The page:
Congressional map proposal presented as S.C. redistricting continues
CHARLESTON, S.C. (WCSC) - The redistricting process that determines how each South Carolinian is represented on Capitol Hill continues along as lawmakers work out the final map that needs to be redrawn.
On Thursday, members of the public gave their feedback on a new Congressional map proposal, this one drawn by South Carolina House of Representatives staff, at a House Redistricting Subcommittee meeting in Columbia.
According to the nonpartisan Princeton Gerrymandering Project, this proposal would keep the number of competitive Congressional districts in the state at one, the 1st Congressional District, represented by Republican Nancy Mace, out of South Carolina’s seven total districts. That district has flipped from Republican-held to Democrat-held back to Republican-held all since 2018, whereas the state’s other districts are currently considered locks for one party — the 6th for Democrats, and the rest for Republicans.
However, the House staff plan would redraw boundaries across a large swath of the state, especially involving the 1st, 2nd, and 6th districts, the latter two of which are currently held by Republican Joe Wilson and Democrat Jim Clyburn, respectively.
In the Midlands, the proposal would move significant portions of Richland, Orangeburg, and Sumter counties to new districts.
None of Richland County would belong in the 2nd district, as parts of the county currently do, with Clyburn’s 6th district gaining more of north Richland County and the 5th district, now represented by Republican Ralph Norman, extending into most of the area in Richland in Wilson’s district.
Orangeburg County, currently split between the 2nd and 6th districts, would belong wholly in the 6th under this plan, as would Sumter County, which is now divided between the 5th and 6th districts.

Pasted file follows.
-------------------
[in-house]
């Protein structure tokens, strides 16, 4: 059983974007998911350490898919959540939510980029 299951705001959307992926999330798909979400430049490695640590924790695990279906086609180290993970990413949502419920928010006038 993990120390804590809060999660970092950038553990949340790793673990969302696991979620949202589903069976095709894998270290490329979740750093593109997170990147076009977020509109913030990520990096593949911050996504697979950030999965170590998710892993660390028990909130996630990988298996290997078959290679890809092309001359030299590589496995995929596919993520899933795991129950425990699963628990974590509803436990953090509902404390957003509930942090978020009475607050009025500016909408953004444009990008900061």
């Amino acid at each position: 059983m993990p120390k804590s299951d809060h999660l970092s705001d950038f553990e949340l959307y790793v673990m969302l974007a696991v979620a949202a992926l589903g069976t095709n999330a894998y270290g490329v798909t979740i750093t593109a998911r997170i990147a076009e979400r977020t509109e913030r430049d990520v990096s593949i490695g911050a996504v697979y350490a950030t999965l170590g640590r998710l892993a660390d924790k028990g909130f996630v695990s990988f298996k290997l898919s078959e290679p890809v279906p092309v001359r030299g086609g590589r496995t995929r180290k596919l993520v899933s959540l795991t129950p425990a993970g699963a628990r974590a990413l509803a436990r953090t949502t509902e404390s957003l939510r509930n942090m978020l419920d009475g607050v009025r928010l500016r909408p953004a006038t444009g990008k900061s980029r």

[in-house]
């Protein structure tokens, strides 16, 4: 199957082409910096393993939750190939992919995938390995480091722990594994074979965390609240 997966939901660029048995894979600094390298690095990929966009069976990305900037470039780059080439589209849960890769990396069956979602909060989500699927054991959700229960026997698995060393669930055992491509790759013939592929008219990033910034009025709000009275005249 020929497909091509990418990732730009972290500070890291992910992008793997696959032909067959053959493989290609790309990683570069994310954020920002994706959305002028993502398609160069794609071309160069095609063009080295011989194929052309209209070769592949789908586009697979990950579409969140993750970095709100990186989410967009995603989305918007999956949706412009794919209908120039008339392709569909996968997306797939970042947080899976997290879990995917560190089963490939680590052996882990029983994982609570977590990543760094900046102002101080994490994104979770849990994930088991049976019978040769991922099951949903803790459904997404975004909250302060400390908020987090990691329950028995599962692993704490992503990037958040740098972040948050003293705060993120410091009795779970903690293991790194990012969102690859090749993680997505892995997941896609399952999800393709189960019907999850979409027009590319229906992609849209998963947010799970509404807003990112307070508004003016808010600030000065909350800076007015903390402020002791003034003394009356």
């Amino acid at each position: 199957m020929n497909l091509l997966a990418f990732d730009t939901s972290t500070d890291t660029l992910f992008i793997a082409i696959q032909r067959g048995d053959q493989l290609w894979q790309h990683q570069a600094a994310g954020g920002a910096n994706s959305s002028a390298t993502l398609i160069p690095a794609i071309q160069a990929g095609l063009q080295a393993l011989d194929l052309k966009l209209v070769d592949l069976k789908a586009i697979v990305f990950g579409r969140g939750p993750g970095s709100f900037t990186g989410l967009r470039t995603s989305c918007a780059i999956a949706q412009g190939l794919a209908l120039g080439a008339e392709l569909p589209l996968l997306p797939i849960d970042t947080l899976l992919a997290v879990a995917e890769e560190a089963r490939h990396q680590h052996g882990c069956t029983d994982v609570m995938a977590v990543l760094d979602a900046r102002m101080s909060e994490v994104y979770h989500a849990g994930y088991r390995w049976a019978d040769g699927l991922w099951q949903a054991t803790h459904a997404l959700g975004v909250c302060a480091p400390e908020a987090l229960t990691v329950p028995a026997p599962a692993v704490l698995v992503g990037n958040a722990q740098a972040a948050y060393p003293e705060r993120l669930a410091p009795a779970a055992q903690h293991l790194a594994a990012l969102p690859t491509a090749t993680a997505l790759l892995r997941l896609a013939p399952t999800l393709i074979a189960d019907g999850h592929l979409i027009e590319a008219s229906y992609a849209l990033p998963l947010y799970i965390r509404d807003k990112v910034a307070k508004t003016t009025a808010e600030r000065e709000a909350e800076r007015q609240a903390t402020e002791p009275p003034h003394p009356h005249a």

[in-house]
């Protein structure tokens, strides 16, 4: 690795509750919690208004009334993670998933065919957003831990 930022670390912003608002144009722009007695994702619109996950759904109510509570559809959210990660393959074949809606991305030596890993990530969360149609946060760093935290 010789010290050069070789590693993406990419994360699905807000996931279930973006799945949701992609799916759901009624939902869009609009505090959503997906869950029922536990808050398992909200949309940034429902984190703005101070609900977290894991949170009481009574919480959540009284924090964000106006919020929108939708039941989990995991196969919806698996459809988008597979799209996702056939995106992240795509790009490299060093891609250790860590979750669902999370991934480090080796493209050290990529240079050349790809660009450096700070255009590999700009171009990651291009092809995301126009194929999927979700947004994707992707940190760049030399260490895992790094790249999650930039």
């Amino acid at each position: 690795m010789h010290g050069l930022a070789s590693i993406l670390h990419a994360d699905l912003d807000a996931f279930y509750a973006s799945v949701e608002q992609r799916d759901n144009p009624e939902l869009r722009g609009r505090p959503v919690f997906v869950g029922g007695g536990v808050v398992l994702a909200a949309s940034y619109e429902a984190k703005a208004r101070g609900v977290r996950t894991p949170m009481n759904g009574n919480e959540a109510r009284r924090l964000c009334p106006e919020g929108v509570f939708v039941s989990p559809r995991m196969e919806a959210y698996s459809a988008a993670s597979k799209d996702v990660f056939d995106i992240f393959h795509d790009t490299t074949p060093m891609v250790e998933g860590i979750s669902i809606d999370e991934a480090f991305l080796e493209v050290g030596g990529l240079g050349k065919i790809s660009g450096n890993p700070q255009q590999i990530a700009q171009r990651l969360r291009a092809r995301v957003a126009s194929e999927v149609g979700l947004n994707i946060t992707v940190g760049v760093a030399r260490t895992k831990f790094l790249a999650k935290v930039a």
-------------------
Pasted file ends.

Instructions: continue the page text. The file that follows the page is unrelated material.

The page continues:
But most of the public testimony Thursday concerned the Lowcountry.
This plan would keep North Charleston in Clyburn’s district, separated from the rest of Charleston County in Mace’s district, as it currently is.
“Why in the world can anyone justify splitting Charleston County into two districts?” former 1st District Congressman and current Democratic gubernatorial candidate Joe Cunningham said. “Let’s face it. We all know why. It’s because North Charleston is majority African-American, and the goal, clearly, is to pack as many Black voters into one enormous Black district so that all the other districts around it are lily white.”
“North Charleston, we don’t believe, belongs with Columbia in a district. It belongs with Charleston,” Lynn Teague of the League of Women Voters of South Carolina added.
The House staff proposal would also move Beaufort County into a different district, the 2nd, than the rest of its Lowcountry neighbors on the coast in the 1st.
“We are a coastal county the same as Charleston. We share in the storms. We share in these beautiful waterways,” a Hilton Head resident said.
The House staff proposal seemed to be better received and would make more substantial changes to South Carolina’s Congressional districts than the proposal drawn by state Senate staff, which was presented in late November.
The Senate staff plan, described as a “minimal-change plan,” has been sharply criticized, with claims that it is gerrymandered and leaves none of South Carolina’s Congressional districts competitive.
“Many of my friends have laughed at the quote in the newspaper from me that this is not a terrible map,” Teague said of the House staff proposal Thursday. “And it is not one that we can be enthusiastic about, although we will say the numbers are not terrible.”
House Redistricting Subcommittee Chair Jay Jordan, R – Florence, said the subcommittee would meet once more after Christmas to incorporate public testimony before it approves a plan to send to the House Judiciary Committee.
“The working draft plan is merely a starting point. I’ll say that again: It is a starting point.”
Jordan reiterated their goal in this redistricting process is to draw boundaries that ensure equal voting rights of one person, one vote. Because of population changes over the last 10 years, the current map no longer guarantees equal representation, as parts of the state have lost population, while some have grown at a more significant rate than others.
“In order to fully comply with federal law, we intend to draft a map with all seven federal Congressional districts in this state within one person of the ideal population,” Jordan said.
Both the House and Senate need to approve the state’s final Congressional map, as they have recently done with the new House and Senate maps.
State legislative leaders have said they do not intend to bring these Congressional map votes until at least January, when they return to Columbia for their regular legislative session.
The filing deadline for candidates wishing to run for the seats that will be determined by these new boundaries is at the end of March.
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